Wes, I agree that there is a much more diverse culture than we once had. But, I am also observant enough and smart enough to tell the difference between a religious type head covering and one that is not. If you are wearing a baseball cap to replace a religious headcovering, you better be prepared to remove it in my presence. Chemo patients...most of the men that I have met with hair loss due to chemo have not been too concerned about wearing a scarf, and a baseball cap on a bald guy is an every day occurence. Women in scarves, we that is totally allowed...ask Miss Manners. But, again, a baseball cap better come off if you are interviewing with me. And yes, I have nixed hiring interviewees on their manners or lack of them. If they are so inconsiderate about something so easily handled, what will they do in a situation that calls for real diplomacy?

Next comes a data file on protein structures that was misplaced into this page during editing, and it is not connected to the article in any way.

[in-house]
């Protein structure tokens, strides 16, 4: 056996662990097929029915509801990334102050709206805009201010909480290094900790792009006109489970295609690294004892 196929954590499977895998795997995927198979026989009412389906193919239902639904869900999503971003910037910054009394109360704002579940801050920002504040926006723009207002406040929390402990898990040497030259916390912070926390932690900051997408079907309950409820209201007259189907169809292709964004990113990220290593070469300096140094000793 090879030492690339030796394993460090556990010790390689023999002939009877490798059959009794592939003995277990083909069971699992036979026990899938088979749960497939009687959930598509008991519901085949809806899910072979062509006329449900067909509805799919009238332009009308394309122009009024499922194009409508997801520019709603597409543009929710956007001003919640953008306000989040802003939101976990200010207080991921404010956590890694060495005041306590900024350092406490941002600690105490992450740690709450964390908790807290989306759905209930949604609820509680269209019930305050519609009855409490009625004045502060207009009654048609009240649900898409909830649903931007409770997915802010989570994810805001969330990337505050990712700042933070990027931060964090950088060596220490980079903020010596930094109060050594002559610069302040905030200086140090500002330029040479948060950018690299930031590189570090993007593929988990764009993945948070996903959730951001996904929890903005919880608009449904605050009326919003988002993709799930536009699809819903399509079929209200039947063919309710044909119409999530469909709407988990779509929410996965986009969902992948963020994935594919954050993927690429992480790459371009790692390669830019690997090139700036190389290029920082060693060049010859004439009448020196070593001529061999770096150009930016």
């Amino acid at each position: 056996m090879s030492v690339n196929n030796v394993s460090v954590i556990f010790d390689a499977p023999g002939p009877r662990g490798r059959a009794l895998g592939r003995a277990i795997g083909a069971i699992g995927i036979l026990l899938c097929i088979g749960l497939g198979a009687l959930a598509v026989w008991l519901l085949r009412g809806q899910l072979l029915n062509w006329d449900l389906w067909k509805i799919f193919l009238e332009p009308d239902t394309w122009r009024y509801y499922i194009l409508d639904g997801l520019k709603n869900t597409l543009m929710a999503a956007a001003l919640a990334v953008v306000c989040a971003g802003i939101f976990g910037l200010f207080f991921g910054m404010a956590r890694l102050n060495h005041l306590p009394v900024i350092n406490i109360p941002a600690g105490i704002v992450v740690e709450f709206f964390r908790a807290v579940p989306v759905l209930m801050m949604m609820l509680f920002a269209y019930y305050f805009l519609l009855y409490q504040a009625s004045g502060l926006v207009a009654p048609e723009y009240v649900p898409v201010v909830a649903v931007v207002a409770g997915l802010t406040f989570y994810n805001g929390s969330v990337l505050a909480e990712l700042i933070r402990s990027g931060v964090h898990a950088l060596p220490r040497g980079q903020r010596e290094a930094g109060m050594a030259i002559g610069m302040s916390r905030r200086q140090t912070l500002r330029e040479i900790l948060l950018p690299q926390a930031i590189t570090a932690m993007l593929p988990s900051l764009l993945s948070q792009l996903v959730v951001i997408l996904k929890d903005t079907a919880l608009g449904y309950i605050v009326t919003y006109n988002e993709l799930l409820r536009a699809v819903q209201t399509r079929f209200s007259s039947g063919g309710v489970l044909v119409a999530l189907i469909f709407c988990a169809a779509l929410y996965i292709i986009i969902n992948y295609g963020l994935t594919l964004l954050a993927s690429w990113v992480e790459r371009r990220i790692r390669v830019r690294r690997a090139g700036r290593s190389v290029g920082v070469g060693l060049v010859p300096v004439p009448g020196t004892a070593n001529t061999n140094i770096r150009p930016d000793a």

C

Carl Keller

Is it a big deal? Yes.

Golf, especially at that level comes with specific dress, etiquette and other rules.

Vijay should have dropped the putter and tipped his hat.

If he does not want to respect the rules and ettiquette of the sport, he should not be playing it, regardless of whether he can put the ball in the hole more consistently or not.

If he does it again, he should be reprimanded by the PGA.

Carl-
 
C

Charmed

Now, Vijay is in trouble

Carl Keller said:
Is it a big deal? Yes.

Golf, especially at that level comes with specific dress, etiquette and other rules.